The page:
Brand Siren Case Study
If you have a website, you know what SEO stands for and chances are you even know a thing or two about precisely how to optimize your site for search engines, even if you outsource all the work.
But getting found is only the beginning. Because there are a ton of websites people could explore when they Google something, people are quick to leave your site if it doesn’t feel right.
You probably already know that you have mere milliseconds to capture a visitor’s attention or else they’re “bouncing” away from your site. And you probably also know that 94% of the time people close your site so quickly, it’s a design issue (Northumbria University).
So, it’s not enough to rank highly in the search engines. You’ve got to create chemistry once people are on your site.
How do you do create the kind of chemistry that keeps visitors around so they can join your Tribe?
- With great overall design.
Choose the colors that your audience loves (that reflect your brand), shapes that are a good fit for your message, navigation that suits your Brand Siren, photos that connect with your people, and typography that works well for your visitors.
When it comes to Judy’s work with clients, it’s always about the journey, not the destination. (In this way, she’s Edith’s exact opposite.) This means that a Judy’s relationship with her clients is deeply rewarding, and often very personal–she knows even the minute details of what her clients are struggling with.
Just because the journey is rewarding, though, doesn’t mean it’s easy for a Judy. Would-be clients can drag their feet getting started with a Judy because they don’t see the final outcome and are reluctant to commit until they do. This often leads to endless emails and pre-work conversations–if the Judy offers free consultations, she can expect people to ask for more than one before signing on the dotted line.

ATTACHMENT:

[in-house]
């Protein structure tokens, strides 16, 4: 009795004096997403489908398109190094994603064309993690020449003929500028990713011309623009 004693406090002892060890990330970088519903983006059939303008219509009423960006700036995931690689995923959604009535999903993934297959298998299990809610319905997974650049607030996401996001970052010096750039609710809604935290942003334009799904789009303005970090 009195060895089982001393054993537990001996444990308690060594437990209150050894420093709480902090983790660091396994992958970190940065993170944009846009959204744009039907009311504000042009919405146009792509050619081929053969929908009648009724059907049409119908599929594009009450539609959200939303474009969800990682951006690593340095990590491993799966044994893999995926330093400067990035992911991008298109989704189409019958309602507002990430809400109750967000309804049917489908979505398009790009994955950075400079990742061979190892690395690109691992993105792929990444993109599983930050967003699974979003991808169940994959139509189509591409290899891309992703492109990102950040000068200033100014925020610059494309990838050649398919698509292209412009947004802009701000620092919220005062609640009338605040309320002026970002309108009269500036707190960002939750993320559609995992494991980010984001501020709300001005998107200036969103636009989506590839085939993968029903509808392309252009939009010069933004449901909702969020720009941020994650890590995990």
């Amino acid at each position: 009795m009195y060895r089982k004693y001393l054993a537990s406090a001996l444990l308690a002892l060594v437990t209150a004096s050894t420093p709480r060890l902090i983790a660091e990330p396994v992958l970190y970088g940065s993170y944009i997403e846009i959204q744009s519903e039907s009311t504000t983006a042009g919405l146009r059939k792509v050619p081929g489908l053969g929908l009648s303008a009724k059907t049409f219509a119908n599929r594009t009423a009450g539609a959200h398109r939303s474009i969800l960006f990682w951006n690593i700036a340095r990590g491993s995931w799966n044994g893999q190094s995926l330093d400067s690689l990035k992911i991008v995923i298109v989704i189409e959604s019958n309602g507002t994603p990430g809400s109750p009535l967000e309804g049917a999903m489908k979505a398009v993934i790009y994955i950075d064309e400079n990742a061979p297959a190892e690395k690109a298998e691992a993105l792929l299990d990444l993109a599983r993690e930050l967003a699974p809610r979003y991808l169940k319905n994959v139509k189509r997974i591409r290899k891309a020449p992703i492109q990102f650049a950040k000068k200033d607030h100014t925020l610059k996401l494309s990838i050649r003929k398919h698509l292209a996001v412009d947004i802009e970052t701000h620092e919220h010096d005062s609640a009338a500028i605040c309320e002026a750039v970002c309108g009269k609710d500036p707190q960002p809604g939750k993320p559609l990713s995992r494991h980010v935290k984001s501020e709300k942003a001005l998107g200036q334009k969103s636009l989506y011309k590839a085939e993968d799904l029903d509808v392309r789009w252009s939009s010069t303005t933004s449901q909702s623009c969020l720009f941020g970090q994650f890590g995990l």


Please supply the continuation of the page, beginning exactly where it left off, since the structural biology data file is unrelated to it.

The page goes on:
Also, Judys often add new services and skill-sets as they explore, which means even Judy herself isn’t always entirely sure what she does for her clients (or, she may not be able to communicate it clearly).
All of this tends to leave Judy struggling to charge the rates she deserves because she can feel like her skills aren’t up to par because she has less experience than the other types (because she’s always adding new offerings on the fly).… Keep reading
Snap Your Fingers, Edith: How a Crazy Bus Driver Can Teach You All About Building an Audience Before You Have a Niche
In the imaginary world where your business is a bus, each of the five Brand Sirens types has a different approach to bus-driver-dom. For instance, Audreys tend to have trouble leaving the station (what if someone’s just running late and really needs this bus?) and Katharines tend to leave before the assigned time (what if we miss half the fun out there because we’re lollygaging?).
(Wondering who the heck are Edith, Katharine, and Audrey? They’re three of the five Brand Sirens. Basically, they’re role models for an easier approach to stepping into the spotlight with your business. If you’d like to find out who your role model is, you can take the free quiz.)
Ediths, though, start with the bus station.
See, an Edith tends to rename the bus. She rewrites the routes. And she has a tendency to suddenly pull out of the station while someone’s still getting on (or off) the bus.
In other words, she can be a danger to herself and others! (Hold on, though–since you’re not actually driving a bus, all of this is actually a good thing, handled safely.)
See, Edith has to generate controversy. Even if it’s just a small controversy.… Keep reading